5. Ben Simpson Says:
    September 17th, 2009 at 8:58 am

    Hey Mark, great thoughts. I’d invite you to check out an article I wrote for Collide Magazine on this subject. Here’s the link:

    I did my best in the article to mediate between those who are advocates and those who are critics. I find myself unconvinced, as of yet, whether we can call these online interactions “church.”

  6. Mark D. Roberts Says:
    September 17th, 2009 at 11:43 am

    Friends: Great comments, as usual.

    I checked Ben Simpson’s article (see previous post). It is excellent. I highly recommend it.

  7. Dave Hackett Says:
    September 17th, 2009 at 11:56 am

    Since it hasn’t been mentioned in Mark’s piece or the comments yet, I would recommend the new Zondervan book “SimChurch: Being the Church in the Virtual World” by Douglas Estes. I’m still reading the book, but it presents very cogent arguments on the virtual church proposition. Folks, it’s not as easy to dismiss as you might think.

    And not many places in the world, frankly, are as accessible (for geo and political and religious reasons) for fellowships to meet in flesh and blood as we are in the West, making the case all the more compelling for virtual gatherings that are for all intents and purposes the normative gathering for sets of people.

    And the brother who mentioned his greater freedom to truly share personal stuff online raises a great point: What if our own culture here in the West has brought us to the place where we are too susceptable to hide our true selves from one another when we are in person? What if the deep authenticity sought by so many next gens and burned out boomers can be found in the startling freedom to be “real” when in an online experience? It could be the very hope for Christianity that we find a way of coming together that lets us be as we are, seeking healing, through online or virtual Church.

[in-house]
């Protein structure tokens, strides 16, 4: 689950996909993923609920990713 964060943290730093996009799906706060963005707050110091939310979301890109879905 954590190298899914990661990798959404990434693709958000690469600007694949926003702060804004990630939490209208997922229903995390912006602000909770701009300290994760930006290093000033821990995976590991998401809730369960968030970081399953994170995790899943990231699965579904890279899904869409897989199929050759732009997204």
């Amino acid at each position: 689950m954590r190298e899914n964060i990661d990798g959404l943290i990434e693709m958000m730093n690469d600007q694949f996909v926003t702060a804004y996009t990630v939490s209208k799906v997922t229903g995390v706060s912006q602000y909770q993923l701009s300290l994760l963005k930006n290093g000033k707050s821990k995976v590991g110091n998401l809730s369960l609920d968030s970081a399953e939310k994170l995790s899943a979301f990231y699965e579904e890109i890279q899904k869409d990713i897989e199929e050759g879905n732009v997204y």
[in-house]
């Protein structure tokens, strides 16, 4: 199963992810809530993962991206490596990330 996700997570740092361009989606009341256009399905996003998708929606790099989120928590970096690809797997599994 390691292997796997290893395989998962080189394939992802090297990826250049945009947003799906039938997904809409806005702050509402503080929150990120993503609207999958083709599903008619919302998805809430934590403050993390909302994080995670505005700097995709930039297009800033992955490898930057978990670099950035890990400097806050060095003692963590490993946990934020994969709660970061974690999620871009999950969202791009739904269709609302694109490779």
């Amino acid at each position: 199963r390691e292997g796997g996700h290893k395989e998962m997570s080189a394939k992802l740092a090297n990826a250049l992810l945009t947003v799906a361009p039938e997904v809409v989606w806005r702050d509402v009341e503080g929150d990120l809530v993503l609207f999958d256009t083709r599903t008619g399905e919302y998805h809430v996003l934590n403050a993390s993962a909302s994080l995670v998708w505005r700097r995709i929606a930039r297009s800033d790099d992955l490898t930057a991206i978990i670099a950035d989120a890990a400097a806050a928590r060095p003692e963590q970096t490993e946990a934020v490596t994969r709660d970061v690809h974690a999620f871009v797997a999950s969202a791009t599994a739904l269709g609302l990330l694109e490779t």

Full disclosure: I’m a Presbyterian clergyman.

  8. online church Says:
    September 30th, 2009 at 5:46 am

    Hi there

    Very interesting topic. I happen to be one of the first founders of online church. Being a minister serving in the current church system for many years; It was a shock when the Lord first led my wife and myself to start one of those internet churches. Being very analytical I tried to oppose the Lord. But you know, you can never win an argument with the Lord.

    The full understanding only came when we obeyed and started asking him to show us what it was all about rather than arguing with Him. Ever since we have been having online church for about 3 years now. What I will say is that you need a combination of face to face meetings as well as online church meetings. So for those reasons, every quarter we have retreats where people get the chance to fellowship in person as well.

    If we understand the basic definition of a local church according to Jesus, “Wherever 2 or 3 are gathered in my name, I am in there midst”, it would be easy to understand the concept. But it would be hard for those we cannot separate the church from the building (which is not the church). The internet is also a place where real people come to use various services that we use offline as well.

    I hope this helps someone here

    Remain Blessed in Christ

    Your Brother

    The Internet Church Guy

  9. online church Says:
    September 30th, 2009 at 5:48 am

    By the way for those who are interested and who would like to know more, you can visit one of our sites, From there, you can contact us for more information or help.